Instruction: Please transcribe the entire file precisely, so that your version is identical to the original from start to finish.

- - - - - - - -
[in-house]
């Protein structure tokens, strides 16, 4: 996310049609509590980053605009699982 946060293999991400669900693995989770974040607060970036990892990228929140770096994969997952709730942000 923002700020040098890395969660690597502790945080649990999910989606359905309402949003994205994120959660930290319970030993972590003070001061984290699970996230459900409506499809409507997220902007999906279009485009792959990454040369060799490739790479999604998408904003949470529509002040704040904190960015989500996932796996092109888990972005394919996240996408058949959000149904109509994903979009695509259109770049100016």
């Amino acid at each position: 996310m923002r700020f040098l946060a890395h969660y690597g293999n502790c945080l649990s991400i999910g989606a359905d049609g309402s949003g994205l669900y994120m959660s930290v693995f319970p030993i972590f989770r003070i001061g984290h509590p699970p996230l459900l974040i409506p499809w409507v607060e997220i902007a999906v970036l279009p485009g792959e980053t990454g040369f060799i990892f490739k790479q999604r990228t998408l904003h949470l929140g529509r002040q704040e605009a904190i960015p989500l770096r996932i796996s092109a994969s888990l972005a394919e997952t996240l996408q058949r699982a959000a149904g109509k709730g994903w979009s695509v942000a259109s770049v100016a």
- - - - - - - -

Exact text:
[in-house]
């Protein structure tokens, strides 16, 4: 996310049609509590980053605009699982 946060293999991400669900693995989770974040607060970036990892990228929140770096994969997952709730942000 923002700020040098890395969660690597502790945080649990999910989606359905309402949003994205994120959660930290319970030993972590003070001061984290699970996230459900409506499809409507997220902007999906279009485009792959990454040369060799490739790479999604998408904003949470529509002040704040904190960015989500996932796996092109888990972005394919996240996408058949959000149904109509994903979009695509259109770049100016």
């Amino acid at each position: 996310m923002r700020f040098l946060a890395h969660y690597g293999n502790c945080l649990s991400i999910g989606a359905d049609g309402s949003g994205l669900y994120m959660s930290v693995f319970p030993i972590f989770r003070i001061g984290h509590p699970p996230l459900l974040i409506p499809w409507v607060e997220i902007a999906v970036l279009p485009g792959e980053t990454g040369f060799i990892f490739k790479q999604r990228t998408l904003h949470l929140g529509r002040q704040e605009a904190i960015p989500l770096r996932i796996s092109a994969s888990l972005a394919e997952t996240l996408q058949r699982a959000a149904g109509k709730g994903w979009s695509v942000a259109s770049v100016a």